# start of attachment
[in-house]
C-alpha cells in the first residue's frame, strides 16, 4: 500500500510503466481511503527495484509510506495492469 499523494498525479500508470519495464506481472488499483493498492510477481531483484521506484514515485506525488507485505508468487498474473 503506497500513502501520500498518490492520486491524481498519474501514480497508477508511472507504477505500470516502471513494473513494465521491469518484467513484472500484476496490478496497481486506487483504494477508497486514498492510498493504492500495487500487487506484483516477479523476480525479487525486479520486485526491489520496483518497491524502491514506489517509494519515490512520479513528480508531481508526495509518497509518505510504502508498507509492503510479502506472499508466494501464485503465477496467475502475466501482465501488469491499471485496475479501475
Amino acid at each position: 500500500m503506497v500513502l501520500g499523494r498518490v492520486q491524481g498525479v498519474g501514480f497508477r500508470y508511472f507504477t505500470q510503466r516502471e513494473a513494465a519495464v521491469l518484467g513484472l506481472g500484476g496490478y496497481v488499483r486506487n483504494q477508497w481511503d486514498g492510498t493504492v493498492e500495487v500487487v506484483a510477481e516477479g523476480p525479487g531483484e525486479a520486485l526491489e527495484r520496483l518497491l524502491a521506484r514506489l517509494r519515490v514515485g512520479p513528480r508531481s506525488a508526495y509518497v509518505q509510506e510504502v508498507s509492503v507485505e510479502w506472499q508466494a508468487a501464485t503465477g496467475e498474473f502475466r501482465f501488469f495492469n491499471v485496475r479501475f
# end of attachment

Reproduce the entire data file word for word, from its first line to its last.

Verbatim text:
[in-house]
C-alpha cells in the first residue's frame, strides 16, 4: 500500500510503466481511503527495484509510506495492469 499523494498525479500508470519495464506481472488499483493498492510477481531483484521506484514515485506525488507485505508468487498474473 503506497500513502501520500498518490492520486491524481498519474501514480497508477508511472507504477505500470516502471513494473513494465521491469518484467513484472500484476496490478496497481486506487483504494477508497486514498492510498493504492500495487500487487506484483516477479523476480525479487525486479520486485526491489520496483518497491524502491514506489517509494519515490512520479513528480508531481508526495509518497509518505510504502508498507509492503510479502506472499508466494501464485503465477496467475502475466501482465501488469491499471485496475479501475
Amino acid at each position: 500500500m503506497v500513502l501520500g499523494r498518490v492520486q491524481g498525479v498519474g501514480f497508477r500508470y508511472f507504477t505500470q510503466r516502471e513494473a513494465a519495464v521491469l518484467g513484472l506481472g500484476g496490478y496497481v488499483r486506487n483504494q477508497w481511503d486514498g492510498t493504492v493498492e500495487v500487487v506484483a510477481e516477479g523476480p525479487g531483484e525486479a520486485l526491489e527495484r520496483l518497491l524502491a521506484r514506489l517509494r519515490v514515485g512520479p513528480r508531481s506525488a508526495y509518497v509518505q509510506e510504502v508498507s509492503v507485505e510479502w506472499q508466494a508468487a501464485t503465477g496467475e498474473f502475466r501482465f501488469f495492469n491499471v485496475r479501475f